Diabetes and Amputation: 5 Prevention Tips | Triad Foot & Ankle Center

Diabetes and Amputation: 5 Prevention Tips

There’s no way to sugar coat it: diabetes is a serious illness with potentially very serious consequences for your feet.  The high glucose levels that cause diabetes can damage the nerves and reduce the blood flow in your feet, putting you at risk for undetected injuries and making your feet slower to heal.  At its very worst diabetes can lead to amputation of anything from a toe to a leg.  However, there is some good news: with better education and better care, the number of amputations caused by complications from Type 1 and Type 2 diabetes has dropped recently by a full 50 percent.  If you want to be in the lucky 50 percent to avoid a diabeties-related amputation there are things you and your doctor can do to keep you—and your feet—in good health in spite of diabetes.

  • Visit your podiatrist regularly: There’s a reason it’s at the top of the list—regular in-office exams, sometimes as often as once a month, are the best possible way to stay out in front of the problems that could lead to amputation. More than 80 percent of amputations begin with simple and preventable ulceration. Early detection and treatment count for a lot.
  • Check your feet every day: Every day really does mean every day–a foot check should be as much a part of your daily routine as brushing your teeth. Any change, even a crack or a blister, can be the beginning of trouble, and because your ability to feel pain (doctors call it “protective sensation”) has been greatly reduced you might go several crucial days without noticing that something is amiss. If you can’t see the bottoms or backs of your feet use a mirror on the floor, or ask someone else to check with you; if you see any sudden change, or if you experience an unexpected pain give your doctor a call right away.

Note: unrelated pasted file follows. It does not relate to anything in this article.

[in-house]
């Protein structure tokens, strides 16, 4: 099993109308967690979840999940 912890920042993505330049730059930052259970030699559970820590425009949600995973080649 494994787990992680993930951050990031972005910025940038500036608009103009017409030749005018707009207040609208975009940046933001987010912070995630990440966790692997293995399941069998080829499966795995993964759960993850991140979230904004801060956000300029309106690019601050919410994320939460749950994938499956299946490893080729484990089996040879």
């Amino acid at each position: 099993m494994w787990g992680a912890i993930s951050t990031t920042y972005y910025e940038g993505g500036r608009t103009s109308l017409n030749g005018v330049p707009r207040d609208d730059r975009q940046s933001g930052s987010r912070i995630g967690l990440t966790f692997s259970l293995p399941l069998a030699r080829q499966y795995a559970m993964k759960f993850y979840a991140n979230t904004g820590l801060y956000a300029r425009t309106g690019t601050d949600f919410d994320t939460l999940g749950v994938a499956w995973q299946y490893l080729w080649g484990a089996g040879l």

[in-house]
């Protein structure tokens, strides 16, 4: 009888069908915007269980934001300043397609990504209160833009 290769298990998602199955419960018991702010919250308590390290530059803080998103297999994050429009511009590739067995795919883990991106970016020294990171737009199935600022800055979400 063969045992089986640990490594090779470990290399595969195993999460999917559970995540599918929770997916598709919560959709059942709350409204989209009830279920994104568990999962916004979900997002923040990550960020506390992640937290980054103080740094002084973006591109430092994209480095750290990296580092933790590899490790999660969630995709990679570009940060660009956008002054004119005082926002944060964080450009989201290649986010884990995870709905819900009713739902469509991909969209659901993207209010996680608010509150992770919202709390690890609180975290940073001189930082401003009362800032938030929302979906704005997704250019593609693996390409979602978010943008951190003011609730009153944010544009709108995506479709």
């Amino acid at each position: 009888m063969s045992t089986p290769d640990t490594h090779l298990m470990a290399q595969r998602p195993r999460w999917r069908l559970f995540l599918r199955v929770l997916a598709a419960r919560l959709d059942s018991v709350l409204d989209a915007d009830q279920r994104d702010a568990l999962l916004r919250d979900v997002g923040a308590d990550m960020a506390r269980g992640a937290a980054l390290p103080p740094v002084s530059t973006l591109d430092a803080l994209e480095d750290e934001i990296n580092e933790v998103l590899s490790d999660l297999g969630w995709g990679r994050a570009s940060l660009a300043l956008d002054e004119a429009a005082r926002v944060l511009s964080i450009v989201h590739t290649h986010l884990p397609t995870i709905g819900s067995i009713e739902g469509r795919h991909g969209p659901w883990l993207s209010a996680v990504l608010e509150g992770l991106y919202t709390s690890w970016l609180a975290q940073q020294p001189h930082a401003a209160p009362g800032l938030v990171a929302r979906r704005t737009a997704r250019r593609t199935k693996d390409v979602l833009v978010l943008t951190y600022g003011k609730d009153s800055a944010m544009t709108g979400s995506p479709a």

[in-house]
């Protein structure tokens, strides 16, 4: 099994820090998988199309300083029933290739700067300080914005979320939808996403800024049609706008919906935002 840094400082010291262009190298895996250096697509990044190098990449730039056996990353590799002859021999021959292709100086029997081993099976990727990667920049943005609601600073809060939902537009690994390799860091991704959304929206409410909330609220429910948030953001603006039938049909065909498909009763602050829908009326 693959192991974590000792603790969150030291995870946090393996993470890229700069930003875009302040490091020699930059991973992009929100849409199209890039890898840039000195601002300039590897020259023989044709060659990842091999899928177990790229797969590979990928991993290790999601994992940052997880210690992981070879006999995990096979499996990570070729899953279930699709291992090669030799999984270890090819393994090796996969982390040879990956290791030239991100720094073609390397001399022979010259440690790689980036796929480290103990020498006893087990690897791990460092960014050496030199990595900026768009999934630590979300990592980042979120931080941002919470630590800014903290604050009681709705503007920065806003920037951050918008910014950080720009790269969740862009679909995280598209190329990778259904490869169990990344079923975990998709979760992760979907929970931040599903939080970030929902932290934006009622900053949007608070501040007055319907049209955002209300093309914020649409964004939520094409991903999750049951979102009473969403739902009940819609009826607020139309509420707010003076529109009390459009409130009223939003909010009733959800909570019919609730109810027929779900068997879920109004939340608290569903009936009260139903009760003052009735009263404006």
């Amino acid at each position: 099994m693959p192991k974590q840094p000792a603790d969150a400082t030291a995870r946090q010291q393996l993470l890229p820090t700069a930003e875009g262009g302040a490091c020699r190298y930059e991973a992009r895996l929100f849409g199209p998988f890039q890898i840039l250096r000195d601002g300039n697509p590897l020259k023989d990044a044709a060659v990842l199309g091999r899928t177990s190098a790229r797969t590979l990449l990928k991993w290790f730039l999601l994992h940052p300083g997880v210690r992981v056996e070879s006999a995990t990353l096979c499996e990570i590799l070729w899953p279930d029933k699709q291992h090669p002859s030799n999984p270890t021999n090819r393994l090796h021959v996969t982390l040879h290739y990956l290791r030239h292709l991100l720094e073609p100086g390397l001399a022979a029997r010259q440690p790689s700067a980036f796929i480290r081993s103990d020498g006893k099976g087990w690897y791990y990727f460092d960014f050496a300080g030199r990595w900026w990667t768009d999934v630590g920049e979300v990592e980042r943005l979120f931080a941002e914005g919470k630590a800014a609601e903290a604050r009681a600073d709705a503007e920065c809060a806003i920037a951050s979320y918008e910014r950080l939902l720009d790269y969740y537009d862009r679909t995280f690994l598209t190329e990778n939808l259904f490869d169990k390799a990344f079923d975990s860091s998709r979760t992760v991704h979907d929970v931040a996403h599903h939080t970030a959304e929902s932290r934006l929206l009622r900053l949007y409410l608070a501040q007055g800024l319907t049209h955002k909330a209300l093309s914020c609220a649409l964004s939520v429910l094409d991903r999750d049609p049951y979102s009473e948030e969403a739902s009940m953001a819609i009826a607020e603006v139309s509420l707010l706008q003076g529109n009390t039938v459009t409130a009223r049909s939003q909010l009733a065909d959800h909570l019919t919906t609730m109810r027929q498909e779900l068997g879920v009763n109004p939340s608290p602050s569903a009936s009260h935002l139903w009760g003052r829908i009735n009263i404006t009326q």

• Keep your feet clean: Be sure to wash your feet daily in lukewarm water, dry them thoroughly, including between the toes, and then rub your feet (not in between the toes) with the cream or lotion recommended by your doctor. With neuropathy the skin stops producing its own natural oils, which can lead to drying, cracking, and eventually ulcerations and infections.
  • Don’t try to take off corns, calluses, and warts yourself: Put away the scissors and chemical removers—if you need something on your foot removed ask your doctor to do it. And if your toenails have gotten thick or too hard to reach ask your doctor to trim them too. One careless little nick can lead to trouble.
  • Wear shoes or sturdy slippers: Don’t walk around barefoot even in the house—and for that matter don’t wear sandals or just socks either. Without the protection of shoes or a good pair of slippers, you are at risk of stepping on something or banging up against something and suffering a wound or even a broken toe without knowing it. Choose your shoes carefully: nothing too tight or too loose, nothing with elevated heels, and no plastic or vinyl shoes (they don’t breathe).  Inside your shoes wear socks that will wick sweat away from your feet and don’t have tight elastic bands or potentially irritating seams. Once you start looking, you’ll find that plenty of manufacturers make a variety of shoes and socks designed specifically for diabetics—that’s your best and safest bet.

For more information about foot health or to make an appointment with one of Triad Foot & Ankle Center’s highly skilled podiatrists, please call 336.375.6990 or click here to request an appointment at one of our four office locations.

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